For all the years I believed in Santa Claus, I waited for my letter saying I was being invited. I waited for my mom to tell me Santa Claus called her inviting us over. Until the year I realized Santa wasn’t real, I continuously believed that I wasn’t a “good girl” because I never got an invite. That no matter how hard I tried to “be good” that year, to Santa, I wasn’t “good” enough.
As every year that I failed to get an invite from Santa Claus, I still continued to write to him – with an early October deadline – where I would tell him what my Christmas wish is that year. Now, because I believed in him and still didn’t know he wasn’t real, I always thought he could get me anything so I would always wish for something expensive. It was an iPod Touch for a solid two years. Yup, expensive.
My family has this tradition where they go on a fully presented scheme making it seem like Santa Claus really came by the place. When we leave for midnight mass at around 11pm, the husbands and children (so my cousins and I) always head to garage and get in the car first, then my mom and aunts follow. They’ve always said they’re just locking up windows, sliding door, and main door. But really, they were prepping the living room/dining area to look like Santa made a mess while he was dropping off presents. Certain food dishes would be moved from the dining table to a stool chair, aluminum foil covers would be lifted from some food, ornaments would be moved and hung on different places but the tree, cookies were half-eaten, milk was half drank, and the “gifts from Santa” were scattered everywhere on the living room floor.
We would return from the midnight mass around 1:30am and the kids were the first to enter the house. One adult with a key would open the door and the kids would be let in. Now because we left at least 10 minutes before my mom and aunts lefts, we saw the living room/dining area set up very nicely. Every child was convinced Santa came by. I mean, we were all gone for the midnight mass together, so the only possibility is that Santa came through the living room and made a mess because he was in a rush. No one had to tell me that Santa Claus wasn’t real. I caught onto the pattern of them coming down to the garage so much later by the time I was in high school. Then, it was hard to get me to believe in Santa Claus. But I was still getting “gifts from Santa” until I was 16, probably.
A little detail I forgot: the gifts always had a letter attached to them that made it seem like Santa had written us a letter with our gifts (it was typed, so there was no recognize any of their handwriting). I still have the letters in an album somewhere — because, again, I believed in Santa for a while. The letters’ details are a bit cloudy in my head. What I do remember is that before we opened Santa’s gifts, my aunts would tell me to read the letter out loud before I opened my gift. The letters always ranged along the lines of saying that I didn’t get the gift I wished for because I had to learn to be less hard-headed or that I needed to be more well-behaved like my younger cousins or Aunt-3 (who’s 5 years older than me). One year, I was given the Nanny McPhee movie with my letter saying that hopefully I learn something about behaving better from watching the movie. Only problem is, I don’t think I was ever as hard to deal with or handle as the children in the Nanny McPhee movie. Not saying I was perfect or I never gave my mom trouble, but everyone has their bad moments too.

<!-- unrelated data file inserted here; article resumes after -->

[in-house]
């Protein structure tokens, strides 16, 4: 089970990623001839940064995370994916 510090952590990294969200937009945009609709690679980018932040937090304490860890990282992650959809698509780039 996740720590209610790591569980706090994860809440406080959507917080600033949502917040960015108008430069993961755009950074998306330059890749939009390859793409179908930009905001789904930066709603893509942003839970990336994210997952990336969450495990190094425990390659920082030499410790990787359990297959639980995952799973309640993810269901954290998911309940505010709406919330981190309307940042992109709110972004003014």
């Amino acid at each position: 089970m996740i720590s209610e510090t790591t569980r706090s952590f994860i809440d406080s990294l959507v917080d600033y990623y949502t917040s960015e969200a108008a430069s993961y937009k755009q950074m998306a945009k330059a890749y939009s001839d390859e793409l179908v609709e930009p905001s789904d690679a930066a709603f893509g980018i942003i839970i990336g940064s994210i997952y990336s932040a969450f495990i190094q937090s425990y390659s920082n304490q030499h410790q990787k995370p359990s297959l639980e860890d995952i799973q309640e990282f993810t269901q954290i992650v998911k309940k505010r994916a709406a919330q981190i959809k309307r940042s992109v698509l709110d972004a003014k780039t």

Warning (again): these two images are of “Letters from Santa” in 2005 and 2006 (I was 10/11, respectively).
The pain has stuck with me throughout the years, as I still find myself crying when I read both these letters. When reading my 2008 letter to Santa, it was very visible just how much I ached. (Sorry folks, not sharing this because it’s too much emotionally.) How I was able to handle Santa telling me in two ways that I wasn’t a “good girl” as a child is something that, to this day, I’m still confused about. How does a 7-13 year old child cope with being reminded every year both indirectly (not being invited to Santa’s house for a picture) and directly (letters saying I was hard-headed) about how she’s not a “good girl” still have a fighting spirit and still chooses Christmas as her favorite holiday? Still has me stuck.
Christmas: My Favorite Holiday
I have a lot of painful memories in my life, way beyond the aches from Christmas. Somehow, I was guided enough to be strong in being able to cope with those challenges and difficulties. If there’s one thing to be learned from my childhood, it’s that you have to be careful what you tell children at a young age because you don’t know what they will hold on to or what it will bring them to thinking about.
So why, despite the harsh memories, is Christmas still my favorite holiday? Because of the years from ages 1-6 where I got to see Policarpio Street with its lights and it would take my breath away. Because it was the one day a year where it never felt like my relatives and I were just tolerating each other to be in the same room. Because it was the one time, the one moment where it felt like we truly were a family and it wasn’t just a “perfect family” on picture. We were genuine, we were there for the company of our family members, and for all the food we struggled to cook but still enjoyed.
Because of what I had gone through, it was so easy for me to become Ebenezer Scrooge and just hate Christmas while I was at it. I’m going to lie if I tell you that things have improved. Someway, somewhere there is something that goes awry with every Christmas celebration. No matter what I went though, there was some magnet pulling me to still love Christmas.
It’s all the light displays on houses I’m mesmerized by, it’s all the food we only cook during Christmas time and eat after the kids open Santa’s gift, it’s every present that the 15 of us open together from 3am to 7am, it’s every sleepless Christmas Day, it’s every song sung on the karaoke mic, it’s every dish we can’t finish, it’s every laugh from every person. It’s me having so much hope, faith, and love for the people I call “family” despite how much they broke my pure heart as a child and how much I still believe that the relationships between us are going to get better.